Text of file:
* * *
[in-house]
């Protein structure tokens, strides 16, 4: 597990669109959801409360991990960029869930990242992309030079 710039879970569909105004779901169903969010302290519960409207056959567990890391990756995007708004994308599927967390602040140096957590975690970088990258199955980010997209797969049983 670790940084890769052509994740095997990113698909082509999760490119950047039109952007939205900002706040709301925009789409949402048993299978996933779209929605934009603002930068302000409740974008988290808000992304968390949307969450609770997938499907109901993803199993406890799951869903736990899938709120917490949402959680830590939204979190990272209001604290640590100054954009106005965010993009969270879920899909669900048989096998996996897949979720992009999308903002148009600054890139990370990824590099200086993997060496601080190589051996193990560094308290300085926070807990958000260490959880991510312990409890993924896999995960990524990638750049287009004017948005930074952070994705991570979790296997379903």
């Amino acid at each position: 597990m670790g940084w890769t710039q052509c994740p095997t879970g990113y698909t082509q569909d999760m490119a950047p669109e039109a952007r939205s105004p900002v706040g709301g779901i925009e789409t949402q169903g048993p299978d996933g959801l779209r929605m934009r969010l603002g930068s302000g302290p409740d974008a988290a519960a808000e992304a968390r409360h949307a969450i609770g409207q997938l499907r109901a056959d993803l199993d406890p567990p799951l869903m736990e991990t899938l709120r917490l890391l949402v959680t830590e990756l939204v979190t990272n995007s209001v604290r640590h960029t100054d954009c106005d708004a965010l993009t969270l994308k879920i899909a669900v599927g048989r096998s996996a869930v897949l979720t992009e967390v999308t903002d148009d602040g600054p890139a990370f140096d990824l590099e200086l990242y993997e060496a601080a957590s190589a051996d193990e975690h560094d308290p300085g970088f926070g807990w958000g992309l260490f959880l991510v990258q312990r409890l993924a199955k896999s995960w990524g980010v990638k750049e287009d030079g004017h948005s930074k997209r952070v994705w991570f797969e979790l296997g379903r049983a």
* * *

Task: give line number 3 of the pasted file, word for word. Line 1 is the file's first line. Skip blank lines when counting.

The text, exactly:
């Amino acid at each position: 597990m670790g940084w890769t710039q052509c994740p095997t879970g990113y698909t082509q569909d999760m490119a950047p669109e039109a952007r939205s105004p900002v706040g709301g779901i925009e789409t949402q169903g048993p299978d996933g959801l779209r929605m934009r969010l603002g930068s302000g302290p409740d974008a988290a519960a808000e992304a968390r409360h949307a969450i609770g409207q997938l499907r109901a056959d993803l199993d406890p567990p799951l869903m736990e991990t899938l709120r917490l890391l949402v959680t830590e990756l939204v979190t990272n995007s209001v604290r640590h960029t100054d954009c106005d708004a965010l993009t969270l994308k879920i899909a669900v599927g048989r096998s996996a869930v897949l979720t992009e967390v999308t903002d148009d602040g600054p890139a990370f140096d990824l590099e200086l990242y993997e060496a601080a957590s190589a051996d193990e975690h560094d308290p300085g970088f926070g807990w958000g992309l260490f959880l991510v990258q312990r409890l993924a199955k896999s995960w990524g980010v990638k750049e287009d030079g004017h948005s930074k997209r952070v994705w991570f797969e979790l296997g379903r049983a």